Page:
The narrator talked about the white clam pizza, which was first made famous by Frank Pepe of Pepe's Pizzeria in New Haven, CT. The recipe wasn't given but the ingredients were mentioned just enough for me to jot them down. "Frank Pepe originated the New Haven-style thin crust pizza which he baked in bread ovens fired by coke. Coke is a byproduct of coal and it was used extensively until the late 1960's when it became unavailable and hence coal was then put into use to fire the oven.
"Pepe's signature pizza, the White Clam Pizza, was most likely an organic inspiration by Frank Pepe; an idea born from the fact that Pepe's also served raw little neck clams from Rhode Island, on the half shell, as an appetizer."
Last night, I took my own crack at it. There is probably a lot more to the Pepe version of this pizza than what was revealed, but I was fairly impressed with how my version turned out. The thing is, I think I have been more inspired by Sam the Cooking Guy than I have by any other cook. A year ago, before I started using his cookbooks and really paying attention to him, I would have had to look this recipe up online first. This time, I just jumped right in without an actual recipe.
Right off hand, this should really be made in a wood fire oven or on a grill. However, it was windy last night and I didn't feel like standing outside to grill a pizza. so, I wimped out and made in the oven.
Position a rack in lowest position of oven; preheat to 350°F. Roll out the dough on to your baking sheet. The dough I bought came rolled up on parchment paper, and it was recommended to use that paper on the baking sheet while it was being baked.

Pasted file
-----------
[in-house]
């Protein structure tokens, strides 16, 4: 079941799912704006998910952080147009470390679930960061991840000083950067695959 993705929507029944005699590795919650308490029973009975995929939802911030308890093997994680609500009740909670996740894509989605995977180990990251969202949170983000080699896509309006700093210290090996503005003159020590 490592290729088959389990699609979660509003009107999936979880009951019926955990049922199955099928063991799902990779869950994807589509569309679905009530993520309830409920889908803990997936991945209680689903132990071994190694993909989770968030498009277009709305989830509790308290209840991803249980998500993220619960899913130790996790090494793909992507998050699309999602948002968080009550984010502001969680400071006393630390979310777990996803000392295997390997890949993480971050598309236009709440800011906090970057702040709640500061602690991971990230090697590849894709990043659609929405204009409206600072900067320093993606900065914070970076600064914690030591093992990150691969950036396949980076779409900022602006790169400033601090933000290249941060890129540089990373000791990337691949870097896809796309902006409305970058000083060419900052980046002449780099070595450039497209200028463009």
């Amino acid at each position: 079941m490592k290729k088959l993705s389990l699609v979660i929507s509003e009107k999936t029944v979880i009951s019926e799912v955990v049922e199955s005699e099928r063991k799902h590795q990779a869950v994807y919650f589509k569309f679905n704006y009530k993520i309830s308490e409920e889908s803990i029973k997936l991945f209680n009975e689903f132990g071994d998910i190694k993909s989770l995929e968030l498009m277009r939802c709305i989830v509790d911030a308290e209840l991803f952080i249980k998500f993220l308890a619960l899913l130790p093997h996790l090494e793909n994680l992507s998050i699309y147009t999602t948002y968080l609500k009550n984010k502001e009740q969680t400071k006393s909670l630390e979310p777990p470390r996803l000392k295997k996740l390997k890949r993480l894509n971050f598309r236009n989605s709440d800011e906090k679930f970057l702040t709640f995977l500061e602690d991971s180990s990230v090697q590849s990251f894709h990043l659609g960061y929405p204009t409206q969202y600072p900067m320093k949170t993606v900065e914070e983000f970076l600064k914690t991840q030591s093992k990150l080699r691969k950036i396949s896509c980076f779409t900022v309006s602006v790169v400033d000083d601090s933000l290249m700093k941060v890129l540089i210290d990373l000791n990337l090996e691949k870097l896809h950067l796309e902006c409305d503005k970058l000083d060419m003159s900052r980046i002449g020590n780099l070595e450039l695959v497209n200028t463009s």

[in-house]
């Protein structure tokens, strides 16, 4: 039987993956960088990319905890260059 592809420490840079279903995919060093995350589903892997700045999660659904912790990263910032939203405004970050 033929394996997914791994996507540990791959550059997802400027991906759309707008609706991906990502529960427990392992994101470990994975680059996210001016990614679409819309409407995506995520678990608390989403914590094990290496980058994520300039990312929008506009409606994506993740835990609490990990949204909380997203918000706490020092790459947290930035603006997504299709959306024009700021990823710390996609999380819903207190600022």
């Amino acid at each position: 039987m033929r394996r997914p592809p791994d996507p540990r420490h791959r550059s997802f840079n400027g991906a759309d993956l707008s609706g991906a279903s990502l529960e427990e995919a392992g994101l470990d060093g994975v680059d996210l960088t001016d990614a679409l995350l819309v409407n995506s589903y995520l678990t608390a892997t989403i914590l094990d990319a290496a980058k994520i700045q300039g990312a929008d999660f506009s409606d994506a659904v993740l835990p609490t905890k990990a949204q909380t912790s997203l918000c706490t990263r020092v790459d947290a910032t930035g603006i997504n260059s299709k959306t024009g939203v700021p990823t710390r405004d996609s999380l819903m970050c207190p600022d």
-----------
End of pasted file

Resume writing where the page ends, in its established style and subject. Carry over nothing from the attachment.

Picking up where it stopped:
Brush the top of the dough with the olive oil. Top the dough and olive oil with your cheese, and then spread the minced garlic over that. Scatter the clams over the cheese. Just so you know, if you've never opened a can of clams, they are kind of stinky. However, once they come out of the oven, that smell is gone.
Put the pizza in the oven and bake until the crust is crispy and golden and the cheese is melted, 15-17 minutes, or whatever your dough calls for.
Like I mentioned above, I was quite happy with how this turned out. I do think the Parmesan would have been better than the Fontina, because Parmesan tastes salty to me. That would have paired well, naturally, with the clams. But overall, this needed a light cheese, both in taste and in color. The whole pizza itself had a very light taste. Because it's got just a few toppings and no traditional pizza sauce on it, it's not a heavy thing to eat.